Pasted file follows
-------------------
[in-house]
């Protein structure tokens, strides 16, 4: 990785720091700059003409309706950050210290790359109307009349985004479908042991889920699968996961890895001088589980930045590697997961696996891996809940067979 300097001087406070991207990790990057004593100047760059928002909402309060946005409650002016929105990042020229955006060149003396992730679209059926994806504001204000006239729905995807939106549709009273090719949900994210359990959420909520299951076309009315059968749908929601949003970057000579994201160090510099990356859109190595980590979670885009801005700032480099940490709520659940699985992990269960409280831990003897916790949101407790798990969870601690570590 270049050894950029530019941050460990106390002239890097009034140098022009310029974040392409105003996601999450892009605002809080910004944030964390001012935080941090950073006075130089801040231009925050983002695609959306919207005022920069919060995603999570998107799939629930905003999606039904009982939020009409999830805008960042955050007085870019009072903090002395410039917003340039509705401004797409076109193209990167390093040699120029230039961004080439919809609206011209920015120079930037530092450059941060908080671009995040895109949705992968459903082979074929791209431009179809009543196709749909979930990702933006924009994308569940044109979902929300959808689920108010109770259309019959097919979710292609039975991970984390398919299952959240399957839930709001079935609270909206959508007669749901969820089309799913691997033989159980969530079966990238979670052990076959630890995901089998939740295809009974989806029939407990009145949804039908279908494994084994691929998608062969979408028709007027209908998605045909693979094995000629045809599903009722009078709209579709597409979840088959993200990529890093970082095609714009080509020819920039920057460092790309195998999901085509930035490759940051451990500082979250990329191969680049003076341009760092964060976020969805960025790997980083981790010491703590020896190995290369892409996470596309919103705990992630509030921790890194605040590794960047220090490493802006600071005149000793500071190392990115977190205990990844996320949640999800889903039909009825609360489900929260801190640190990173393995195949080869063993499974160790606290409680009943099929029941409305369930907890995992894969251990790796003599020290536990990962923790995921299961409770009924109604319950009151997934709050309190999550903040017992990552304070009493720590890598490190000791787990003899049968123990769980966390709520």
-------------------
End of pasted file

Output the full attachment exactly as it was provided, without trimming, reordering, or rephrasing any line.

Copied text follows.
[in-house]
């Protein structure tokens, strides 16, 4: 990785720091700059003409309706950050210290790359109307009349985004479908042991889920699968996961890895001088589980930045590697997961696996891996809940067979 300097001087406070991207990790990057004593100047760059928002909402309060946005409650002016929105990042020229955006060149003396992730679209059926994806504001204000006239729905995807939106549709009273090719949900994210359990959420909520299951076309009315059968749908929601949003970057000579994201160090510099990356859109190595980590979670885009801005700032480099940490709520659940699985992990269960409280831990003897916790949101407790798990969870601690570590 270049050894950029530019941050460990106390002239890097009034140098022009310029974040392409105003996601999450892009605002809080910004944030964390001012935080941090950073006075130089801040231009925050983002695609959306919207005022920069919060995603999570998107799939629930905003999606039904009982939020009409999830805008960042955050007085870019009072903090002395410039917003340039509705401004797409076109193209990167390093040699120029230039961004080439919809609206011209920015120079930037530092450059941060908080671009995040895109949705992968459903082979074929791209431009179809009543196709749909979930990702933006924009994308569940044109979902929300959808689920108010109770259309019959097919979710292609039975991970984390398919299952959240399957839930709001079935609270909206959508007669749901969820089309799913691997033989159980969530079966990238979670052990076959630890995901089998939740295809009974989806029939407990009145949804039908279908494994084994691929998608062969979408028709007027209908998605045909693979094995000629045809599903009722009078709209579709597409979840088959993200990529890093970082095609714009080509020819920039920057460092790309195998999901085509930035490759940051451990500082979250990329191969680049003076341009760092964060976020969805960025790997980083981790010491703590020896190995290369892409996470596309919103705990992630509030921790890194605040590794960047220090490493802006600071005149000793500071190392990115977190205990990844996320949640999800889903039909009825609360489900929260801190640190990173393995195949080869063993499974160790606290409680009943099929029941409305369930907890995992894969251990790796003599020290536990990962923790995921299961409770009924109604319950009151997934709050309190999550903040017992990552304070009493720590890598490190000791787990003899049968123990769980966390709520």